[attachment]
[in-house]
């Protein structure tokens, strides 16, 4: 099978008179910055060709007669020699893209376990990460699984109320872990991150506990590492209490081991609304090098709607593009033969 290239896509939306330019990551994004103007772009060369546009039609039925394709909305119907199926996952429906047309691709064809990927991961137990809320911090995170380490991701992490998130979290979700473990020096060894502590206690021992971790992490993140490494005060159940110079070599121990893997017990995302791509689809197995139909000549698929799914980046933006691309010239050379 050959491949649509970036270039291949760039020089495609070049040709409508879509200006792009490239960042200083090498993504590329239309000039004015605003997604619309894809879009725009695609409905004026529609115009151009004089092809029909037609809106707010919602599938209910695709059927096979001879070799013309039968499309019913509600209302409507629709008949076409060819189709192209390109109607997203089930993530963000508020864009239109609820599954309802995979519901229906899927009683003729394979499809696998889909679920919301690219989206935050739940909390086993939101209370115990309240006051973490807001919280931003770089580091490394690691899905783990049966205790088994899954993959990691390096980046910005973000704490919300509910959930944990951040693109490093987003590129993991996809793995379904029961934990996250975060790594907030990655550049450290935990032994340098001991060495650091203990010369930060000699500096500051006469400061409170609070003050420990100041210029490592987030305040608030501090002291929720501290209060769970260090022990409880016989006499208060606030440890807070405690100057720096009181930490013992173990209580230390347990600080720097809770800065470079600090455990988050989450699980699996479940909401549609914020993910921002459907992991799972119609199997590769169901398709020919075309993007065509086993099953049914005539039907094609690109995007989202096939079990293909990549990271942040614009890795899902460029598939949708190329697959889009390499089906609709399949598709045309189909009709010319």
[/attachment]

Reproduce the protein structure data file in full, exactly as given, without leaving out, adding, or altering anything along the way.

[in-house]
């Protein structure tokens, strides 16, 4: 099978008179910055060709007669020699893209376990990460699984109320872990991150506990590492209490081991609304090098709607593009033969 290239896509939306330019990551994004103007772009060369546009039609039925394709909305119907199926996952429906047309691709064809990927991961137990809320911090995170380490991701992490998130979290979700473990020096060894502590206690021992971790992490993140490494005060159940110079070599121990893997017990995302791509689809197995139909000549698929799914980046933006691309010239050379 050959491949649509970036270039291949760039020089495609070049040709409508879509200006792009490239960042200083090498993504590329239309000039004015605003997604619309894809879009725009695609409905004026529609115009151009004089092809029909037609809106707010919602599938209910695709059927096979001879070799013309039968499309019913509600209302409507629709008949076409060819189709192209390109109607997203089930993530963000508020864009239109609820599954309802995979519901229906899927009683003729394979499809696998889909679920919301690219989206935050739940909390086993939101209370115990309240006051973490807001919280931003770089580091490394690691899905783990049966205790088994899954993959990691390096980046910005973000704490919300509910959930944990951040693109490093987003590129993991996809793995379904029961934990996250975060790594907030990655550049450290935990032994340098001991060495650091203990010369930060000699500096500051006469400061409170609070003050420990100041210029490592987030305040608030501090002291929720501290209060769970260090022990409880016989006499208060606030440890807070405690100057720096009181930490013992173990209580230390347990600080720097809770800065470079600090455990988050989450699980699996479940909401549609914020993910921002459907992991799972119609199997590769169901398709020919075309993007065509086993099953049914005539039907094609690109995007989202096939079990293909990549990271942040614009890795899902460029598939949708190329697959889009390499089906609709399949598709045309189909009709010319």